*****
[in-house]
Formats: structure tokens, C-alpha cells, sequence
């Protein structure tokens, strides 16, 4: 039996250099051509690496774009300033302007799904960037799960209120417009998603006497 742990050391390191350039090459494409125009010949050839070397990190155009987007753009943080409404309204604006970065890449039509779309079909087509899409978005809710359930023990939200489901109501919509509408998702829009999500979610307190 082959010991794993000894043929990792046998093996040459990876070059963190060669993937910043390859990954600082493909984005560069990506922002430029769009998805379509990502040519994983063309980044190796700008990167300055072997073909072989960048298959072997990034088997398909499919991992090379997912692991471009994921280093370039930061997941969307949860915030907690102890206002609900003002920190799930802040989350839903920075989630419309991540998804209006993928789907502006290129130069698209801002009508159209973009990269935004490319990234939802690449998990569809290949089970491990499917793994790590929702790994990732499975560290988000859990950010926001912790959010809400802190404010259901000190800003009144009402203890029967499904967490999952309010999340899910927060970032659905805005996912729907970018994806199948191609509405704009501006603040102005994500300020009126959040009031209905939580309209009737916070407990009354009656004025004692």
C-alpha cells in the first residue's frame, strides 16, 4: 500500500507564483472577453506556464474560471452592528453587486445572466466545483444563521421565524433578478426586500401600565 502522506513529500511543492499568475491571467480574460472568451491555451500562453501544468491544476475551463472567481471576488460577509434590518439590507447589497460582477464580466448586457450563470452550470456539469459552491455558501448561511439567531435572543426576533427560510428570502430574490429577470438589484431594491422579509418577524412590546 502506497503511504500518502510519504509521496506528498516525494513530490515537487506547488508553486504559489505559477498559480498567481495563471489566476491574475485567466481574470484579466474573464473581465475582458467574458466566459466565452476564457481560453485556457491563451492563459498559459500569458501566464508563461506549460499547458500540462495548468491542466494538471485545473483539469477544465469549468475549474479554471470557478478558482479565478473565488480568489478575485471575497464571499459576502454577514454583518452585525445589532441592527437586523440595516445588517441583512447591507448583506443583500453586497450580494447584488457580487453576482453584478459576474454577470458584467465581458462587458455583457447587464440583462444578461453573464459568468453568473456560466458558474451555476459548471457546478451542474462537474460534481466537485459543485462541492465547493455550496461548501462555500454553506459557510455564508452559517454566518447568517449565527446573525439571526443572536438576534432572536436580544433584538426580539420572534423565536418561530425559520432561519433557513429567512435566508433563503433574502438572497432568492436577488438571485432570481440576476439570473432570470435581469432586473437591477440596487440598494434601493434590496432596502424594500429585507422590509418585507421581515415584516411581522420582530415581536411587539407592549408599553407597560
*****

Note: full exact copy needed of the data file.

[in-house]
Formats: structure tokens, C-alpha cells, sequence
């Protein structure tokens, strides 16, 4: 039996250099051509690496774009300033302007799904960037799960209120417009998603006497 742990050391390191350039090459494409125009010949050839070397990190155009987007753009943080409404309204604006970065890449039509779309079909087509899409978005809710359930023990939200489901109501919509509408998702829009999500979610307190 082959010991794993000894043929990792046998093996040459990876070059963190060669993937910043390859990954600082493909984005560069990506922002430029769009998805379509990502040519994983063309980044190796700008990167300055072997073909072989960048298959072997990034088997398909499919991992090379997912692991471009994921280093370039930061997941969307949860915030907690102890206002609900003002920190799930802040989350839903920075989630419309991540998804209006993928789907502006290129130069698209801002009508159209973009990269935004490319990234939802690449998990569809290949089970491990499917793994790590929702790994990732499975560290988000859990950010926001912790959010809400802190404010259901000190800003009144009402203890029967499904967490999952309010999340899910927060970032659905805005996912729907970018994806199948191609509405704009501006603040102005994500300020009126959040009031209905939580309209009737916070407990009354009656004025004692």
C-alpha cells in the first residue's frame, strides 16, 4: 500500500507564483472577453506556464474560471452592528453587486445572466466545483444563521421565524433578478426586500401600565 502522506513529500511543492499568475491571467480574460472568451491555451500562453501544468491544476475551463472567481471576488460577509434590518439590507447589497460582477464580466448586457450563470452550470456539469459552491455558501448561511439567531435572543426576533427560510428570502430574490429577470438589484431594491422579509418577524412590546 502506497503511504500518502510519504509521496506528498516525494513530490515537487506547488508553486504559489505559477498559480498567481495563471489566476491574475485567466481574470484579466474573464473581465475582458467574458466566459466565452476564457481560453485556457491563451492563459498559459500569458501566464508563461506549460499547458500540462495548468491542466494538471485545473483539469477544465469549468475549474479554471470557478478558482479565478473565488480568489478575485471575497464571499459576502454577514454583518452585525445589532441592527437586523440595516445588517441583512447591507448583506443583500453586497450580494447584488457580487453576482453584478459576474454577470458584467465581458462587458455583457447587464440583462444578461453573464459568468453568473456560466458558474451555476459548471457546478451542474462537474460534481466537485459543485462541492465547493455550496461548501462555500454553506459557510455564508452559517454566518447568517449565527446573525439571526443572536438576534432572536436580544433584538426580539420572534423565536418561530425559520432561519433557513429567512435566508433563503433574502438572497432568492436577488438571485432570481440576476439570473432570470435581469432586473437591477440596487440598494434601493434590496432596502424594500429585507422590509418585507421581515415584516411581522420582530415581536411587539407592549408599553407597560